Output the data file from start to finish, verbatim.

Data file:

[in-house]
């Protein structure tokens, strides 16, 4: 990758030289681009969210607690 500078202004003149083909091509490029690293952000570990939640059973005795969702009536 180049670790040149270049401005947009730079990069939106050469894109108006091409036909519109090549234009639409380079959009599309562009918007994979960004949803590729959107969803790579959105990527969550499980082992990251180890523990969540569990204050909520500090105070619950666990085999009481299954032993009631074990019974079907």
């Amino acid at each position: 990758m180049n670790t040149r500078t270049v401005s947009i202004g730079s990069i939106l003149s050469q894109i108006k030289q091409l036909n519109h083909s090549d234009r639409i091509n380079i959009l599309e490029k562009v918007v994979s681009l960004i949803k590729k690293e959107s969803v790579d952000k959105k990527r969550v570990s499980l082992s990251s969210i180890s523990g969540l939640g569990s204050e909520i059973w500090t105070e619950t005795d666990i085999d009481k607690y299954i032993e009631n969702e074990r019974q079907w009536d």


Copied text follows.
[in-house]
């Protein structure tokens, strides 16, 4: 990758030289681009969210607690 500078202004003149083909091509490029690293952000570990939640059973005795969702009536 180049670790040149270049401005947009730079990069939106050469894109108006091409036909519109090549234009639409380079959009599309562009918007994979960004949803590729959107969803790579959105990527969550499980082992990251180890523990969540569990204050909520500090105070619950666990085999009481299954032993009631074990019974079907």
């Amino acid at each position: 990758m180049n670790t040149r500078t270049v401005s947009i202004g730079s990069i939106l003149s050469q894109i108006k030289q091409l036909n519109h083909s090549d234009r639409i091509n380079i959009l599309e490029k562009v918007v994979s681009l960004i949803k590729k690293e959107s969803v790579d952000k959105k990527r969550v570990s499980l082992s990251s969210i180890s523990g969540l939640g569990s204050e909520i059973w500090t105070e619950t005795d666990i085999d009481k607690y299954i032993e009631n969702e074990r019974q079907w009536d």